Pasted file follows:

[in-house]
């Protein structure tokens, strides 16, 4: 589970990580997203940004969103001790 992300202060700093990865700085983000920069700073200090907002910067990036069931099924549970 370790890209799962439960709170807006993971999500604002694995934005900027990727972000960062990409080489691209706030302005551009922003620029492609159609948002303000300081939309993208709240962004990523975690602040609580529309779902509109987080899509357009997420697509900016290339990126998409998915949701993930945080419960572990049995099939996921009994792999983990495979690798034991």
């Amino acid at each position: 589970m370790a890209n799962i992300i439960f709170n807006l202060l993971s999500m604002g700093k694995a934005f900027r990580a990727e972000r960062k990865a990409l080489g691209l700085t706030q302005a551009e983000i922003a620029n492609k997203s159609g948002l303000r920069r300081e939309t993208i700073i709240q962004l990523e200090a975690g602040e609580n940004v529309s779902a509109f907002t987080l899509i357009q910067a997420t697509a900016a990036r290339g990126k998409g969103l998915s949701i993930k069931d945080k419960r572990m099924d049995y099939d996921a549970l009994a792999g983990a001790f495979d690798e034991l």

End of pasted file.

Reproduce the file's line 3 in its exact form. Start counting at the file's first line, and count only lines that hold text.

């Amino acid at each position: 589970m370790a890209n799962i992300i439960f709170n807006l202060l993971s999500m604002g700093k694995a934005f900027r990580a990727e972000r960062k990865a990409l080489g691209l700085t706030q302005a551009e983000i922003a620029n492609k997203s159609g948002l303000r920069r300081e939309t993208i700073i709240q962004l990523e200090a975690g602040e609580n940004v529309s779902a509109f907002t987080l899509i357009q910067a997420t697509a900016a990036r290339g990126k998409g969103l998915s949701i993930k069931d945080k419960r572990m099924d049995y099939d996921a549970l009994a792999g983990a001790f495979d690798e034991l």